Astringent - A feeling of dryness on your tongue. Coffees that are under extracted or that have a high level of acidity can cause this feeling.
Some people find mouthfeel to be a stressful thing. Don’t stress out! These are pretty basic terms, so you already know what they feel like. Once you experience a couple of them in coffee, you’ll pick up how they feel different pretty quickly.
Read: What Does A Coffee Roaster Actually Do?
The Effect Of Brewing Methods On Mouthfeel
The way you brew your coffee has a massive impact on your coffee’s mouthfeel. Though you can’t turn a juicy coffee into a heavy one like magic, you can slightly alter it to fit your preferences.
Immersion VS Pour Over Brewing
Immersion brewers like the French Press, Aeropress, Clever allow the coffee grounds and water to sit together for a period of time before being manually filtered some way or another. This period of immersion tends to break off extra micro-grounds from the coffee grounds, causing the body to be on the heavier and creamier side.
Pour over coffee brewers such as the JavaPress Dripper, Chemex, and Hario V60 allow the water to drain as quickly as gravity and the coffee ground bed will allow it to. Since each water particle spends less time interacting with the coffee grounds, the mouthfeel is often a bit thinner and juicier.
These aren’t objective rules that you can always rely on. Sometimes pour over coffee is thick and creamy, and sometimes coffee from a French Press is still too thin. But generally, immersion brewing produces a heavier mouthfeel than pour over brewers.
Your Coffee Filter Type
The type of coffee filter you use also plays a big role in how your coffee feels.
Paper filters absorb some of the coffee oils and hold back most of the undissolved solids and micro-particles. Chemex filters are thick and heavy, so coffee made in a Chemex usually has a very light body. The Hario V60’s filters are thinner and allow a small amount of the oils get through, but the end result is still on the light side. Since the acids can get through paper, but not micro-grounds, coffee made with paper filters often feels brighter and more acidic.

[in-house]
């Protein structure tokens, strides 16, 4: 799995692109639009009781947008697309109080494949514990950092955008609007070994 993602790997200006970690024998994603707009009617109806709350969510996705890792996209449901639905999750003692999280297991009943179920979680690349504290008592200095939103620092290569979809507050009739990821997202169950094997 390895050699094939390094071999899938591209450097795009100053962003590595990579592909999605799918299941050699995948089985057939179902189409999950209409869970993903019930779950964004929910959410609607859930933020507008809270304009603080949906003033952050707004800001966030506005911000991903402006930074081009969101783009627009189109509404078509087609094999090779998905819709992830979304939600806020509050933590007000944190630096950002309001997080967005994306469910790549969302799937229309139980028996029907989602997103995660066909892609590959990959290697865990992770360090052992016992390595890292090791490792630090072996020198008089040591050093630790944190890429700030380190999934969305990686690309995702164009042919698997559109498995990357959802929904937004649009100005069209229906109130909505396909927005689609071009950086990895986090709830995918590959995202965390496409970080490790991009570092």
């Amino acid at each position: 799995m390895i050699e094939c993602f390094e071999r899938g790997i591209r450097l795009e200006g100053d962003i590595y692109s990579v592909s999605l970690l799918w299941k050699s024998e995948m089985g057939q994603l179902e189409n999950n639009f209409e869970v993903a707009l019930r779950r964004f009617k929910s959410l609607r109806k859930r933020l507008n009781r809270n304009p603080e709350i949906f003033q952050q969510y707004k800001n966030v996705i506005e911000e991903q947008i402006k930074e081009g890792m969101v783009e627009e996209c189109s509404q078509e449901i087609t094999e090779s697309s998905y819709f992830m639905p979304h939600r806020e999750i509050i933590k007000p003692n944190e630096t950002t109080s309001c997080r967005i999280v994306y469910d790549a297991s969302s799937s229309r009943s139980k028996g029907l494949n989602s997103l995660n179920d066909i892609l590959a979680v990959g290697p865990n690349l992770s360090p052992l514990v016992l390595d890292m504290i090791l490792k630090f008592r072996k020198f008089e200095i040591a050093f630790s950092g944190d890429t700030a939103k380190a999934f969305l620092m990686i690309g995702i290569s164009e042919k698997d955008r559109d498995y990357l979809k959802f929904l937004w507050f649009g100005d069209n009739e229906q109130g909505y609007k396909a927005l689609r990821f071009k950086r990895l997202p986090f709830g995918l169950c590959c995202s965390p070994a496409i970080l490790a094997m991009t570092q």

Cloth filters allow most of the oils to pass right through, but do a great job at keeping undissolved solids from entering your final mug. Coffee from these filters can be light or heavy, depending on the coffee. The high concentration of oils without the micro-grounds, can feel quite smooth and creamy.
Read: The Differences Between Paper, Cloth, And Metal Coffee Filters
Metal filters, in many ways, take the cake. They allow all of the coffee’s natural oils to get through, as well as some microscopic micro-grounds (depending on the size of the filter’s holes). This combination of oils, acids, other solubles and micro-grounds allows you to experience the full realm of flavor and produces a full body that can also be creamy or juicy.
We’re major fans of the full flavor and body that metal filters provide at JavaPresse, which is why we’ve made our own brewers to feature them. We have nothing against paper or cloth, but the richness that metal filters produce is unmatched.
If you’d like to brew full-bodied and rich coffee, I invite you to check out our French Press, Pour Over Cone, and Aeropress Filters.
You’re now aware of a new realm of coffee experiences that make the world of coffee a little richer and more diverse. I think you’ll enjoy your newfound skill.
Put your new skill to the test with specialty-grade, freshly roasted beans or you risk losing what you've just read. Our JavaPresse Coffee Subscription roasts and sends you beans from some of the best farms around the world.
It's the easiest way to try a variety of richly flavorful beans without having to worry about running out.
If you find yourself struggling to describe a coffee’s mouthfeel, ask the magic tasting question: What does this remind me of?
We’re almost finished with the Coffee Tasting Series, and the final blog is going to take everything you’ve learned so far and bring it all together.
Up next: Aftertaste.